What AVIA Stands For
Linda Finkel, President, AVIA
This year for Black History Month, we asked AVIAns from across the company to reflect on how their perspectives on race have shifted in life and at work. From showing up to work as authentically Black, to waking up to pervasive racism, to pushing forward on health equity, AVIAns have experienced the events of the last year in a variety of ways, and we’re honored to share those personal insights.
When Black people are hesitant to show up as ourselves, we suffer from a great loss of opportunity to make a significant impact.
“Since the events of 2020, I’ve committed to showing up as my authentic self in all aspects of my life, most importantly the workplace. For years, I was conditioned to believe that my Blackness was a handicap. Come Monday morning, walking into the office or joining my first Zoom meeting meant that I’d turn off all that is me and my culture for the comfort of my colleagues. I’d put a smile on my face and do my best to portray the image that I am “just like you,” when in fact, the tragic events in our country constantly reminded me that I am not. I’ve learned that compliance is no longer an option, nor does it improve equality in the workplace. “
– Lauren Rencher, Executive Assistant, Health Strategy & Solutions
“2020 was the year my bubble popped, physically and intellectually. After 20 years of suburban life, 14 miles from where George Floyd was killed, I moved to the heart of Minneapolis to be part of the solution. After 20 years of naively clinging to a fiction that is “Minnesota Nice,” I saw clearly that dignity and respect aren’t distributed equally. After 20 years of public health practice, working to solve racial disparities, I finally began naming the root cause, racism.”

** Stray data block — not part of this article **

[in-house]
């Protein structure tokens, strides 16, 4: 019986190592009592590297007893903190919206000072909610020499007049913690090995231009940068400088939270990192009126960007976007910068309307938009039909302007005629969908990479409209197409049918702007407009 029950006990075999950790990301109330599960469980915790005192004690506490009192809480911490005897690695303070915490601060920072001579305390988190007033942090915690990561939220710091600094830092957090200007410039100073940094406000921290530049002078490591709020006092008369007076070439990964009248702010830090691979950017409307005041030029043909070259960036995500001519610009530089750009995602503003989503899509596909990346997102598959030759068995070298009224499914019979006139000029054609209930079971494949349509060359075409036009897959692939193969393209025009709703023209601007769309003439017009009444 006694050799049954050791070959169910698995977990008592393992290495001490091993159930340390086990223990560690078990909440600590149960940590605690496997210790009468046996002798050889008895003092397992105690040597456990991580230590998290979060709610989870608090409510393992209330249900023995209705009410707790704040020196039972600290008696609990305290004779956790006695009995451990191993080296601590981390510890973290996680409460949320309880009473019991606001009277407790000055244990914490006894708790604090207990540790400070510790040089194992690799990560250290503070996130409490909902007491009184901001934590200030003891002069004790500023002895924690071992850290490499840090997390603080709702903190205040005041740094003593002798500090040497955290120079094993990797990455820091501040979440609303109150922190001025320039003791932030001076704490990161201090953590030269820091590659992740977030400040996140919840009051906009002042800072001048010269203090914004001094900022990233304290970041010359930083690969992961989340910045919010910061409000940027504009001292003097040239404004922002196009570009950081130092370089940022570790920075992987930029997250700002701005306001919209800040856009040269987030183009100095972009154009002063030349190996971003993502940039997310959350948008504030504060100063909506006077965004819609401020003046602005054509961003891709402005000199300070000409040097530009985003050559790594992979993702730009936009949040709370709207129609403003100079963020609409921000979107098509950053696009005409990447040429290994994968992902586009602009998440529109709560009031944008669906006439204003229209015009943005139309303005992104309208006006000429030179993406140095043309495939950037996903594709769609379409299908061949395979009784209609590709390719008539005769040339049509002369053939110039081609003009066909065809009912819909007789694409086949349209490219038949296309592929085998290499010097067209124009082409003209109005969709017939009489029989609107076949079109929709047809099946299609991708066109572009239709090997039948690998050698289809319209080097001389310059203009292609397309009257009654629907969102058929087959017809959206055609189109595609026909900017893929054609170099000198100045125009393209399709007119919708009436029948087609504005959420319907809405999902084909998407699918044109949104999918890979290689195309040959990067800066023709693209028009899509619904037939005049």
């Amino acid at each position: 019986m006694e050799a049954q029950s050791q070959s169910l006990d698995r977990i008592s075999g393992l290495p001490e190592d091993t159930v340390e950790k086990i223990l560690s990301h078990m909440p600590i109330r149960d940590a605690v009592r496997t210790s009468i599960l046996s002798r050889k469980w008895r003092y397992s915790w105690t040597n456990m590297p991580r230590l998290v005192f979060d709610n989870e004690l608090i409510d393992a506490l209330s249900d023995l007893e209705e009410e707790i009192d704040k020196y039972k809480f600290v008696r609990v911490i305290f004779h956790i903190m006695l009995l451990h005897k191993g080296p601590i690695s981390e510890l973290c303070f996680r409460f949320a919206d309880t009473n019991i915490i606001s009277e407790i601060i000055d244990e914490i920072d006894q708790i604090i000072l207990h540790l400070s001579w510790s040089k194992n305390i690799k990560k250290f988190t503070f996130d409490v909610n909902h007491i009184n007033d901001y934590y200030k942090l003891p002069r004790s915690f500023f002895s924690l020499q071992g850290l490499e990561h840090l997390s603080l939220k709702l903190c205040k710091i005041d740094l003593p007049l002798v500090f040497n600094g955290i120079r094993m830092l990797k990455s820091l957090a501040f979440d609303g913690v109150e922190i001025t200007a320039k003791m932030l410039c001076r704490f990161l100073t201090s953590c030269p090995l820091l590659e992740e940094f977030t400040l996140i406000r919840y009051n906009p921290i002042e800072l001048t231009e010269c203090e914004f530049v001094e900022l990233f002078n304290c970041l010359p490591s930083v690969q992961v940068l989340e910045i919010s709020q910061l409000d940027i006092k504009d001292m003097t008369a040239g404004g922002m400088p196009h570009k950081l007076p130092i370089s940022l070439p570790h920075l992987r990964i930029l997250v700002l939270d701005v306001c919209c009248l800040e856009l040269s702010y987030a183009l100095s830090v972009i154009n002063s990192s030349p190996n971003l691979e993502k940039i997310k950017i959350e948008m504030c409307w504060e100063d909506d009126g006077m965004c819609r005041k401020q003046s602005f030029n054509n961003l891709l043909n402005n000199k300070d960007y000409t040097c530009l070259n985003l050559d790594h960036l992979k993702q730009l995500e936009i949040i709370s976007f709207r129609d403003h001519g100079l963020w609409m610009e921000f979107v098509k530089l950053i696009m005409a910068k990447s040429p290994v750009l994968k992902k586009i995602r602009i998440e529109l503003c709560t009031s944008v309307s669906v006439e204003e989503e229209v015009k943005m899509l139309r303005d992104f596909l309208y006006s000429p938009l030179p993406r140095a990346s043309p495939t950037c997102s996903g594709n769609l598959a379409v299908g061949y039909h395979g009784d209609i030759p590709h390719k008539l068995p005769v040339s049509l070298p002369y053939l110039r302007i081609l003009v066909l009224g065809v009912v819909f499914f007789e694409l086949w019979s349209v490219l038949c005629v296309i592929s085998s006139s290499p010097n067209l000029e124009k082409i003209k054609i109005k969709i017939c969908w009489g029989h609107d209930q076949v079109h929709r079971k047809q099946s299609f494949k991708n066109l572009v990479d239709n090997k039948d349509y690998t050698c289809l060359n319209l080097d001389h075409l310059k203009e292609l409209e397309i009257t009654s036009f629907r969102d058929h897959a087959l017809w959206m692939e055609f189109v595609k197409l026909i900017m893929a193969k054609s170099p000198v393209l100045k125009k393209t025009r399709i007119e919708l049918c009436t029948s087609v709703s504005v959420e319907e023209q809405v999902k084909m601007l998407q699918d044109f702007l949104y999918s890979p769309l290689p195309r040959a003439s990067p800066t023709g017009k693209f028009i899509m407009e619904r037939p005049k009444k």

– Sarah Carroll, Director, Center for Care Transformation
“Re-defining what “humility” means, and how I seek to embody it, strikes me as the most meaningful and ongoing introspective learning for me this year. I believe and hope many people have felt a collective questioning of innumerable systemic assumptions we have all used to define how we understand our history, how we contextualize our world now, and the ways in which we structure and govern ourselves. I have found myself questioning the most basic assumptions I have held in my personal life as well:
Of course, I feel safe, comfortable, and confident in this room.
Of course, I believe my voice is heard and perspective is understood.
Of course, my intentions and my impact are aligned.”
These are only a few of many, often subconscious, assumptions I am beginning to realize I have brought into every room, every conversation, every interaction I have ever had. Knowingly or not, I have projected my lived experience onto the people around me, and expected them to feel similarly. My hope in seeking more complete humility is to be mindful of every assumption I hold, and deliberate in recognizing both the intent of my words and actions, and their impact. Rather than using my lived experience as a tool or indicator of what “reality” looks like, I hope to continue learning how to use my lived experience as a tool to empathize, explore, understand, and engage with the lived experiences of others.”
– Max Meyers, Executive Assistant, Provider Solutions
It has been a learning experience for me to accept there are "levels" to racism, to be more cognizant of the realities of others, and to fight against racism not only for my community but for all communities.
“The events of this past year have opened my eyes to the realities of racism towards Black people in America. Unfortunately, I have experienced anti-Asian racism throughout my life; however, these events were never a matter of life or death. It has been a learning experience for me to accept there are “levels” to racism, to be more cognizant of the realities of others, and to fight against racism not only for my community but for all communities.”
– James Cao, Senior Manager, Health Strategies and Solutions